Maiko Misedashi

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Maiko Misedashi, Watercolor, 24″ x 24″

I have a deep affinity with Japanese culture which I really can’t explain.  I’ve had  a self imposed study for many  years on their food, customs, design, textile arts, horticulture, you name it.  So when I finally had a chance to visit Japan, especially Kyoto, the old capital, on two separate occasions, it was a dream come true.  I have had the idea for this painting floating in my head for a few years, and finally executed it.  On one trip to Japan during cherry blossom season, we came upon a number of  maiko, apprentice geiko, as geisha are known in Kyoto. The maiko in the painting was surrounded by lots of fanfare and was accompanied by her male dresser.  Maiko must by assisted by a person, usually male, to help them layer their formal dress of kimono and tie the heavy and cumbersome obi. The obi is tied differently for the Maiko, leaving a long tail of the two ends down the back.  For the geiko the obi is tucked in and doesn’t hang loose.    A Misedashi is a ceremony when a  girl who aspires to be a geiko becomes a maiko, an apprentice geiko.  It is the official beginning of her career.

I wanted to integrate in the design my love of the textiles of Japan and pay homage to the art of ukiyo-e or wood block prints whIch I also adore.  I used to  do textile work for years  and used some of those former techniques I used to do on fabrics in the background.  Ukiyo-e literally translates as “pictures of the floating world” which describes the lifestyle and culture in the Edo-period of Japan when the prints were produced by artists such as Hokusai. The fish, or Japanese carp, in the design makes reference to the “floating world” depicted in this ancient art form, which also inspired many of the impressionist artists, like Monet and Van Gogh in the late 19th century.  Monet collected ukiyo-e and Van Gogh was inspired by them as well and integrated elements from them in some of his work.

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Plein Air Friday

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Tori Gate, 14 x 11, Watercolor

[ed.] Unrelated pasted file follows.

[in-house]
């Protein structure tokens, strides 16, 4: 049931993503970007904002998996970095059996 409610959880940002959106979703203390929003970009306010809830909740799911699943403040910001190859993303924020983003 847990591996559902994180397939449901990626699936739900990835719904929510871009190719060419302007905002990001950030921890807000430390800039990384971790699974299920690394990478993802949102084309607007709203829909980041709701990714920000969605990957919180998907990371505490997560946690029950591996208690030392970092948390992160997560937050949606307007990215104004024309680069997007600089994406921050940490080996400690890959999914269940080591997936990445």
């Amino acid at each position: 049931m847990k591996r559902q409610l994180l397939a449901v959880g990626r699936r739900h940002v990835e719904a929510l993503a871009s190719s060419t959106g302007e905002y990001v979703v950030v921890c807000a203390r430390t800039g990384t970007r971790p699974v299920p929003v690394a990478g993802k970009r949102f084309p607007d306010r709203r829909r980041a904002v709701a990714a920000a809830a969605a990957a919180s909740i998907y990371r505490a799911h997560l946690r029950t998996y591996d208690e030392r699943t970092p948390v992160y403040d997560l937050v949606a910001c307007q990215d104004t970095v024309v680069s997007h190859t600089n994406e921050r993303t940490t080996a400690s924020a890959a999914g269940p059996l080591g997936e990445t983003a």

I can’t believe I haven’t posted since my Favorite Things, Top Ten series over the holidays.  Where did January go? This morning I painted in the Africa area of Disney’s Animal Kingdom.  I have painted a few times in the Asia area and this is the first in Africa.  I lost my bearings and didn’t realize after I started that about an hour and half into the painting, drawing then block in, I wold have the sun right on my paper and in my face with no umbrella.  Oh well, I will try and go back next week to finish it before the sun crests the building I was in front of.  

On an interesting side note, the past 2 Fridays I have tried a new paper, Windsor Newton Cold Press.  I painted at Epcot last week, this Tori Gate painting, and struggled with the paper drying too fast because it was chilly and windy.  Today, no wind and in the sun, it took forever for the first wash to dry so I could move on!  Just goes to show you different papers behave differently then when you add the elements on top of it, that’s a whole other story,  Something, my fellow oil painters don’t have to worry about. Unless you are painting in freezing conditions and the paint gets stiff. Painting in freezing conditions, not my cup of tea.  Won’t be worrying about that! 

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My Favorite Things Top Ten, Bonus: My Favorite Cocktail, The Spritz

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Venetian Spritzs, Campari Spritz on the left & the Aperol Spritz on the right

When I was in Venice last spring with my WAM Women Artists Mentors Group.  I kept noticing at every cafe, whether it be lunch or apertivo hour, people were enjoying this neon orange cocktail!  I had to find out what all the fuss was about.  I had traveled in Italy many times before but these drinks had never been on my radar.  It is the The Spritz.